A comparison of bee stings to injectable venom solutions must begin with the source of venom. Bees need pollen or protein rich nutrition to make good quality venom (Owen and Bridges, 1976; Owen, 1978). From spring to fall this is easily archived in an area with continuous flowering plants. However, in the late fall and winter, beekeepers tend to feed their bees with sugar syrup (carbohydrate) and not with pollen (protein); consequently, the quality of venom suffers (Autrum and Kneitz, 1959; Cruz-Landim et al, 1967). Whole dried bee venom is collected during the peak or just at the end of honey flow when the bees' venom sacs are full of quality venom (Abreu, et al, 2000), so this venom is of high quality when it is reconstituted.

The quality of the venom solution also depends upon the preparation method used. Evidence from MRIs show that a solution prepared from Grade I. venom (VeneX®) has the same effect on multiple sclerosis as venom from live bee stings. However, venom solutions (BV, BVS) prepared from Grade II. venom does not provide the same effectiveness on multiple sclerosis as bee stings from summer bees.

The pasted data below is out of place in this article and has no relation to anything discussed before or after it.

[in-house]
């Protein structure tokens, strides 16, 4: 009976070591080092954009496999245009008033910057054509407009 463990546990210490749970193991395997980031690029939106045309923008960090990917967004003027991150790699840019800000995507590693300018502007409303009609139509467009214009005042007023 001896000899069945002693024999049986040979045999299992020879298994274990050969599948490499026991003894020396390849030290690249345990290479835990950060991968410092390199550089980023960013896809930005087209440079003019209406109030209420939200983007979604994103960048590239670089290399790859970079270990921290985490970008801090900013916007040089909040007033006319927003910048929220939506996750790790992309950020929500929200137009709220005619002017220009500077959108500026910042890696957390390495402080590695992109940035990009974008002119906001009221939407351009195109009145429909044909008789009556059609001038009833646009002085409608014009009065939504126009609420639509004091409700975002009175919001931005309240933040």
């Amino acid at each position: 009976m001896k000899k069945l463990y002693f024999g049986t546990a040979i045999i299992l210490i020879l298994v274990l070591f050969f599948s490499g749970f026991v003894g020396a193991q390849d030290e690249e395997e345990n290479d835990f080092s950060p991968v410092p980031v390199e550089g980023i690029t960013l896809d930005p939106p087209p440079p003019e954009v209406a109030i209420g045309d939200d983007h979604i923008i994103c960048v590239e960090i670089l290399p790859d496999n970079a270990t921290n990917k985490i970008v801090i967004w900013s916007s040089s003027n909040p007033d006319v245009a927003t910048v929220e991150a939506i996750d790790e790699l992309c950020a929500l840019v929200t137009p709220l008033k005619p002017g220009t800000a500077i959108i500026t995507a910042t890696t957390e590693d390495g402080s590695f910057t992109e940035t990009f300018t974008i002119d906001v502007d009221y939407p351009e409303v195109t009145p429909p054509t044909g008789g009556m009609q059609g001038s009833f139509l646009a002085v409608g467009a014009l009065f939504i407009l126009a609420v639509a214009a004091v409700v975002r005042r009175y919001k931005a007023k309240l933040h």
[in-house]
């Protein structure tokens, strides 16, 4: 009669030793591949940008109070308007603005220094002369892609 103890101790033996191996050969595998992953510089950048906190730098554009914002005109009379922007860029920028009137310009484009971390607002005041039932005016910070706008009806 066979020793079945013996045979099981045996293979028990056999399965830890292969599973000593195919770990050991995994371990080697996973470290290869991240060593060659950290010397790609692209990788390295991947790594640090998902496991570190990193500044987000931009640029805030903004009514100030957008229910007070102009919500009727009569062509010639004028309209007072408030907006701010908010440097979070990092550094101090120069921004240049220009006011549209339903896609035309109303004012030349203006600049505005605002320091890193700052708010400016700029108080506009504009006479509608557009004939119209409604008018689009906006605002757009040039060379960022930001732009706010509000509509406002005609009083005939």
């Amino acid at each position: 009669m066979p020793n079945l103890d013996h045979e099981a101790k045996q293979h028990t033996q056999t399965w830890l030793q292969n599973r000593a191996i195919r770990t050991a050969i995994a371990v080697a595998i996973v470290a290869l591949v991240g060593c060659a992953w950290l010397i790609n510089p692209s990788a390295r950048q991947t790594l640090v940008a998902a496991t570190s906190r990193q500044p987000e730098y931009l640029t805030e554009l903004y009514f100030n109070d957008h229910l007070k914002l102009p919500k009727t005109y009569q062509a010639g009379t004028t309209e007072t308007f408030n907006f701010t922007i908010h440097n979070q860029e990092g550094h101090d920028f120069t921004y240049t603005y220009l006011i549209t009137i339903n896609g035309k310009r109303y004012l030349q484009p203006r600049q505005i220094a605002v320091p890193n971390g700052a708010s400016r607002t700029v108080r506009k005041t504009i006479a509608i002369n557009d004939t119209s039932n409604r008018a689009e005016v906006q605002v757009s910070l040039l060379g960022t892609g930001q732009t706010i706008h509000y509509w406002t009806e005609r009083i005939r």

Below is a list of estimated-published effects of bee venom. Efficacy is determined by several factors. These are either approximate values or values that appear in published literature. The efficacy of the venom from a summer bee with a good quality pollen source is estimated at 100 percent. The administration method that also determines the efficacy of the therapy and the quantity of the venom received is not included in this data:

Live bee (summer) 100%
Live bee (winter) 23-35%
Injection (Grade I.) Up to 95%
Injection (Grade II.) 60-80%
Cream, liniment, ointment (Apireven, Apisarthron, VeneX® and ApiVenz only) 55-65%
Cream, liniment, ointment (all other brands or not researched) 25-50%
Embrocation 20-45%
Electrophoresis 60-80%
Ultrasonophoresis 45-75%
Homeoacupuncture Unknown